The Scottish Parliament has already passed a second climate change Act, with genuinely world-beating carbon emissions reductions targets. Of course we have the opportunity to go further and faster, as technology and political allow us to. We are also committed in Scotland to a just transition, transforming local economies, and we have already committed to higher environmental standards and nature standards, including on air pollution —amendments of the type that the Tory Government were rejecting when the Environment Bill was debated last week.
We wish the hon. Member for Brighton, Pavilion well with her Bill. It is disappointing that the procedures in this place are not allowing it to have the proper debate that it deserves, but she has given an indication of how popular campaigning and determination can make these things work, so perhaps, beyond the Queen’s Speech, we shall see a further opportunity for proper debates and votes on the proposals, to test the will of the House on them.
In Glasgow, my city, we look forward to hosting COP26 later this year. I hope that, one day soon, Scotland will be able to become an independent signatory to the Paris agreement and whatever protocol arrives from Glasgow, but in the meantime the UK Government must lead by example. Talk is not enough, and we are demonstrating tonight that the cross-party ambition and the political will is there if the Government are willing to take that action.
It is a real pleasure to be here this evening to provide support to Caroline Lucas in this very important debate. I speak on behalf of all the Liberal Democrats when I say that we really support the Bill’s continued progress. While we have been discussing the climate and ecological emergency, for me one of the real priorities is that the Bill brings together the action needed both on climate change and on the environment. Both are absolutely critical, as the hon. Lady laid out in her excellent opening speech, but it is really clear that the current structure of government is not well set up to deliver on our objectives and the Government’s objectives in these areas. We see too much stovepiping between different Departments on both climate and the environment, and to bring everything together under one set of objectives that can be driven forward together is really important, and is the real strength of the Bill.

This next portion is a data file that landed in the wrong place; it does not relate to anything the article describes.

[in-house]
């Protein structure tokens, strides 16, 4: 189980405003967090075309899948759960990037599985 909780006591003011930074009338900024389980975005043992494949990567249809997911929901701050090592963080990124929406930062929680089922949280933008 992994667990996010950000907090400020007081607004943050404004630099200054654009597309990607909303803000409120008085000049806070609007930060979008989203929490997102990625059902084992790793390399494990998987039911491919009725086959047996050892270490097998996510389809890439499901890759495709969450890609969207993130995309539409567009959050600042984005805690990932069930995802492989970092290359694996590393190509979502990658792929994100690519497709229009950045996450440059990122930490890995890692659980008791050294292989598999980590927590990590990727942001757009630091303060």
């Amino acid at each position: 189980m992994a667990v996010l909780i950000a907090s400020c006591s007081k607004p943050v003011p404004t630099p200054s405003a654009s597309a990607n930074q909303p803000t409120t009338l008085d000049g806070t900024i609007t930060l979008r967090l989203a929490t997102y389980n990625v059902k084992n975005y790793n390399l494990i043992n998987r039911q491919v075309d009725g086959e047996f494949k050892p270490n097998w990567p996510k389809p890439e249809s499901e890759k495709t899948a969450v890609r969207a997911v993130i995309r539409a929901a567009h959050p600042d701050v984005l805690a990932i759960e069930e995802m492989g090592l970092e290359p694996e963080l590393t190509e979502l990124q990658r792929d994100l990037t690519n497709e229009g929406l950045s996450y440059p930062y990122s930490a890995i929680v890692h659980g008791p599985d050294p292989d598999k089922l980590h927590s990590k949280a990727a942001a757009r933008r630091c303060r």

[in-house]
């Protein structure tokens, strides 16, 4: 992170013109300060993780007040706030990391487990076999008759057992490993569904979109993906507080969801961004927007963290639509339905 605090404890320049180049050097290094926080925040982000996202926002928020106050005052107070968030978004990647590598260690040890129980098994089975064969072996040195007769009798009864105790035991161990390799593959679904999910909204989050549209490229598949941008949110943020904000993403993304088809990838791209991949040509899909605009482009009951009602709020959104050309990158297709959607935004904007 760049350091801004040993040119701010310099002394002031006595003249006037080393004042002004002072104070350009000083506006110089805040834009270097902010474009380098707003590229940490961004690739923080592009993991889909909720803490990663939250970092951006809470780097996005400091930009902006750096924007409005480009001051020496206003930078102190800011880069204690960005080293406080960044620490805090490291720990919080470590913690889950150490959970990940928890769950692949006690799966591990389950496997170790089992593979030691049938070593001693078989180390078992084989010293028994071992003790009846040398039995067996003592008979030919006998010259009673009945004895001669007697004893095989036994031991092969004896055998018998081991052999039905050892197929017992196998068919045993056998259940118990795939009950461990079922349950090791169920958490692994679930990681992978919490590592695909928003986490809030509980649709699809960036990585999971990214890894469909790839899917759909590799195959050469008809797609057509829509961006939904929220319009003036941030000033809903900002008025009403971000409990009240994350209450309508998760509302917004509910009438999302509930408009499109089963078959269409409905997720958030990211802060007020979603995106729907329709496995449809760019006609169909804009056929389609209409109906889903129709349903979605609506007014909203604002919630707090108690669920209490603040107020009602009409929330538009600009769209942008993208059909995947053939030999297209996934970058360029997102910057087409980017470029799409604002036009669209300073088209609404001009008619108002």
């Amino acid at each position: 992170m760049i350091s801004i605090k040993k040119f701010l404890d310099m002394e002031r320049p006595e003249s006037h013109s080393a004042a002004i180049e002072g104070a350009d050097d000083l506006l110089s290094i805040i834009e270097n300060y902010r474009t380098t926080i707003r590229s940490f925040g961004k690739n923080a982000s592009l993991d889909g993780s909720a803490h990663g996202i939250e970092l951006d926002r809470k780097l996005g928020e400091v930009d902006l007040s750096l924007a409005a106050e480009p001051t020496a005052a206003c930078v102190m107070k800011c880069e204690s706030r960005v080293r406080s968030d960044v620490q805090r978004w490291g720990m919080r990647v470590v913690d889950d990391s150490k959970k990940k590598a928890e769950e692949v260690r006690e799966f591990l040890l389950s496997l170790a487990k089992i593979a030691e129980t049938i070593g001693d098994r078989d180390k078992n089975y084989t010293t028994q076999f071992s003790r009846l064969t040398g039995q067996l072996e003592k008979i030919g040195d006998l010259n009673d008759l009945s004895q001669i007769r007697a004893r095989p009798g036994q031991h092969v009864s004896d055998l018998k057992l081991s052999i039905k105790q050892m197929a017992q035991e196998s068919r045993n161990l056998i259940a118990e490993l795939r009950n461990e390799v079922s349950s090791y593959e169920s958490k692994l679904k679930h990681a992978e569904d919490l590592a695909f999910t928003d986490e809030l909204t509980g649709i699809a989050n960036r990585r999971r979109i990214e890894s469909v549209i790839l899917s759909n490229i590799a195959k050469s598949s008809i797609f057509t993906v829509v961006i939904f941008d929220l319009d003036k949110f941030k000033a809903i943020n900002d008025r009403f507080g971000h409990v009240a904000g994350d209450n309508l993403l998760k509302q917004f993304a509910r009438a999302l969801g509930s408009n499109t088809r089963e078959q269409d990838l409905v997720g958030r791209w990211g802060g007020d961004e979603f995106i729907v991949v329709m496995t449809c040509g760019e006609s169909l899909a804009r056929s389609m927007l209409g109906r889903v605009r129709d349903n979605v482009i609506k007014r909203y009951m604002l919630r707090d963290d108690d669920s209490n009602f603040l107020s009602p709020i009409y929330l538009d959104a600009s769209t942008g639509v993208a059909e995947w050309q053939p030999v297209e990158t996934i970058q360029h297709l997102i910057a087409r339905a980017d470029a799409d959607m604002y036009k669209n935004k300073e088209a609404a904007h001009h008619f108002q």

I have been involved in a number of digital events up and down the country to support the Bill and talk more to the public about it. It has become clear that we can use the platform that the Bill provides to speak to the public much more openly about climate and the ecological emergency. We all know that there will be a measure of individual behaviour change required, and it is urgent that we start talking to members of the public right now about what they need to do to deliver the change we need to see if we are to combat climate change and make a real difference to our environment.
Those are the reasons why I am supporting the Bill. The Liberal Democrats want to see the Bill progress through the Commons. I echo what Patrick Grady about the structures of the House not allowing that, but I believe that if a way could be found for more Members to have their say on the elements of the Bill, we would see a lot more progress.
Before I bring in the next speaker, it is important to say that Adjournment debates should not be about specific pieces of legislation. The debate is about the UK’s response to the climate and ecological emergency. References to a Bill are fine, but it is not a forum for discussion on a particular Bill. I am sure that Liz Saville Roberts will take that into account in her speech.